Biopsychosocial Model Transformations and Its Futureby Shaheen E Lakhan, MD, PhD, MEd, MS | April 21, 2006
Engel’s portrayal of the biopsychosocial model has significantly redefined psychiatry, medicine, and psychology. With the emergence of health psychology and behavioral medicine in primary care settings and the training of general practitioners on different health paradigms, patients are increasingly aware that their medical providers view them as a person, and not solely by their disease.
In the past 25 years, the application of behavioral interventions and the research of health psychologists has both matured and been highly criticized. The more humanistic view of healthcare has observationally improved patient quality of life and wellness, but long-term empirical studies are necessary to fully solidify the role of health psychologists and combinatory treatments. Moreover, medical doctors are questioning the motives of altering medicine to incorporate behavioral interventions as a means of increasing the workload of already strained physicians. Psychology practitioners should use their research and education skills and vast knowledge of behavior to promote a more hospitable co-management of medical care.
The field of psychology is being constrained to change due to societal and health care transformations. The profession seeks to expand on the special skills of clinical and health psychology practitioners to new treatment settings in an autonomous fashion. As psychologists increasingly follow the biopsychosocial model, psychopharmacology is the last intervention to create an independent psychologist practitioner. However, if the field is to preserve the core values of psychology after prescription authority, psychologists must maintain inter-professional collaborations with physicians and continue to address the psychosocial aspects of medical problems. As it stands, perusing privileges may fracture relations between psychologists and physicians and thereby affect quality of treatment. Hopefully, the authority to prescribe medication will not expunge the grand heritage of clinical and health psychology as behavioral disciplines.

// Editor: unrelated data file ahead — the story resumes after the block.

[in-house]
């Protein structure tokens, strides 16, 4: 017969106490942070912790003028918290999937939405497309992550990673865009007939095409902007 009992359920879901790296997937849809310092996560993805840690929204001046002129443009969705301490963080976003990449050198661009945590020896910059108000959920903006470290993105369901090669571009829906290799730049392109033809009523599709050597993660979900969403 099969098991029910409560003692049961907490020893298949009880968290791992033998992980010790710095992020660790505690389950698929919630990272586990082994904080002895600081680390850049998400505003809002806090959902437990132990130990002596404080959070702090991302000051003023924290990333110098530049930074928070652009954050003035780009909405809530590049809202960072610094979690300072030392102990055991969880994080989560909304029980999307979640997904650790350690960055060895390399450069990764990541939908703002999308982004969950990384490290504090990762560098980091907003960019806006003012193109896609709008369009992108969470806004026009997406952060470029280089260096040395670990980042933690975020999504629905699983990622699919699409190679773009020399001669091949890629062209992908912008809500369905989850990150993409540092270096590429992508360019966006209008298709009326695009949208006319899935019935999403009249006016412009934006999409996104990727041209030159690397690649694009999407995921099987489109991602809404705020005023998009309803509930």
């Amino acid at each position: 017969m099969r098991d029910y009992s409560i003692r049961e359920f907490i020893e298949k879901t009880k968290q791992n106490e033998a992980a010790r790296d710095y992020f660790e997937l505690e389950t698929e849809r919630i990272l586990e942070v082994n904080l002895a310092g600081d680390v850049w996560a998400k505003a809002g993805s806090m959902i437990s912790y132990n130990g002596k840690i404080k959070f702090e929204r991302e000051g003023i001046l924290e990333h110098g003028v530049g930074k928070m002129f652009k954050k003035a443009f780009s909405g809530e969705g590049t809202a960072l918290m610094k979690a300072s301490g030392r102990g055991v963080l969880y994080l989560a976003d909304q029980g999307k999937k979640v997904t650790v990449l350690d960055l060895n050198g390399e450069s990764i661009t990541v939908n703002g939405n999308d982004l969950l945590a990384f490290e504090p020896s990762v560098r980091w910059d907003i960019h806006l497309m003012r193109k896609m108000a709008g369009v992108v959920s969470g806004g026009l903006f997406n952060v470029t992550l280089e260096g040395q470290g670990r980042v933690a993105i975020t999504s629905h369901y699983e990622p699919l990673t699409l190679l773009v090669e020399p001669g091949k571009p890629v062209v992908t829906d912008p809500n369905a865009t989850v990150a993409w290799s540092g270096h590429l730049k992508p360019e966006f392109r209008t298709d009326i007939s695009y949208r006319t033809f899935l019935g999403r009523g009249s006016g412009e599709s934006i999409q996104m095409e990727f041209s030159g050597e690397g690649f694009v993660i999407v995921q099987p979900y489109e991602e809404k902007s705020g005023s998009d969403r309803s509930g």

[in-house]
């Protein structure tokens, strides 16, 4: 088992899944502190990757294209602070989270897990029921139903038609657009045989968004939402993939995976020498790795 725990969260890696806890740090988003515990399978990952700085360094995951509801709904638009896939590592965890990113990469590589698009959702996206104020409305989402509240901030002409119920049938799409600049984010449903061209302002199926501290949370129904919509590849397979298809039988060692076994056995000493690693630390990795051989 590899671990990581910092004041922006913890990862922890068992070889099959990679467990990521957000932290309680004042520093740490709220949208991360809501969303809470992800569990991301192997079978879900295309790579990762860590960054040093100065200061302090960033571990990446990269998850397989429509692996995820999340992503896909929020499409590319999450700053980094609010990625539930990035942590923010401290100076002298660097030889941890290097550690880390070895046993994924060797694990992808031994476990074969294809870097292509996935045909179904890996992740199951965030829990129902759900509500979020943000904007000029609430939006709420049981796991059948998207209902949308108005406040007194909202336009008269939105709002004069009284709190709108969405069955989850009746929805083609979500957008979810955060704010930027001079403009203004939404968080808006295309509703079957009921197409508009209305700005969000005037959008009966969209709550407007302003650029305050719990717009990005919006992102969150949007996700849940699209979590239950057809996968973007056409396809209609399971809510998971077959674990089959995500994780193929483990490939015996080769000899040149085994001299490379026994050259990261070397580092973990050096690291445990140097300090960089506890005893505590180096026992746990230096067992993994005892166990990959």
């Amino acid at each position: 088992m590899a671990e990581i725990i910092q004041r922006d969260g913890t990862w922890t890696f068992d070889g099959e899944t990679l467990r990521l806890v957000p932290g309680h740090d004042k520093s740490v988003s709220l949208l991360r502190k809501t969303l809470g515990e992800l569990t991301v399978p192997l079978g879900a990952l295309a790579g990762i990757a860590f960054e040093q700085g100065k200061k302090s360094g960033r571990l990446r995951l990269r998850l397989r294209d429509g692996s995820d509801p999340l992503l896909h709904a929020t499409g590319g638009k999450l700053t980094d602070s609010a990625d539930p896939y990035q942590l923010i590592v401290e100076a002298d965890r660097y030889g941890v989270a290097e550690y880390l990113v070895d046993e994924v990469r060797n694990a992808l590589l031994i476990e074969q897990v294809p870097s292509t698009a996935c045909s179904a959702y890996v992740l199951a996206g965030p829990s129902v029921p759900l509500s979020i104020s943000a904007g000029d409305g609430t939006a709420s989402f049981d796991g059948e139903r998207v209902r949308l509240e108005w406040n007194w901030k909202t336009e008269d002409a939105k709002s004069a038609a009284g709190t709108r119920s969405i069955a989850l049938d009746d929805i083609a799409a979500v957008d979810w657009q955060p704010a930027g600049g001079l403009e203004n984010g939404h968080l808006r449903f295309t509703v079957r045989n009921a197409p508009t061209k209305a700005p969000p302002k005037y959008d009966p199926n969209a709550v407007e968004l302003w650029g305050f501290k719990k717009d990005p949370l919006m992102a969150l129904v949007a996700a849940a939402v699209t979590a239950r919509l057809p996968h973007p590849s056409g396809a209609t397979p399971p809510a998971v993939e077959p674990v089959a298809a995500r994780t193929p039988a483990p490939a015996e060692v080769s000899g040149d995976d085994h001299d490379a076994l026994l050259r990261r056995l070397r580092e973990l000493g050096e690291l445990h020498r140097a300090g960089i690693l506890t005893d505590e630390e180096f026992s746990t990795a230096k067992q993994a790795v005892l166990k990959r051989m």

For the next 25 years, we will see stronger collaborations and partnerships in the diagnosis and management of all health. Health psychology training programs will increase in quantity and undergo specialization for students interested in practicing in clinical, education, and research settings. Moreover, professionals in contact with the public (e.g. counselors, internists, rehabilitation specialists, teachers, employers) and those who have influence on public policy (e.g. policy makers) ought to be educated on the biopsychosocial model and its impact of reducing health costs, provoking behavioral change, increasing adherence to treatment plans, promoting self-empowerment, and furthering occupational control. If the model moves at the pace it did these last three decades, integrated healthcare will finally address the entire spectrum of the human body and mind as one and the same.
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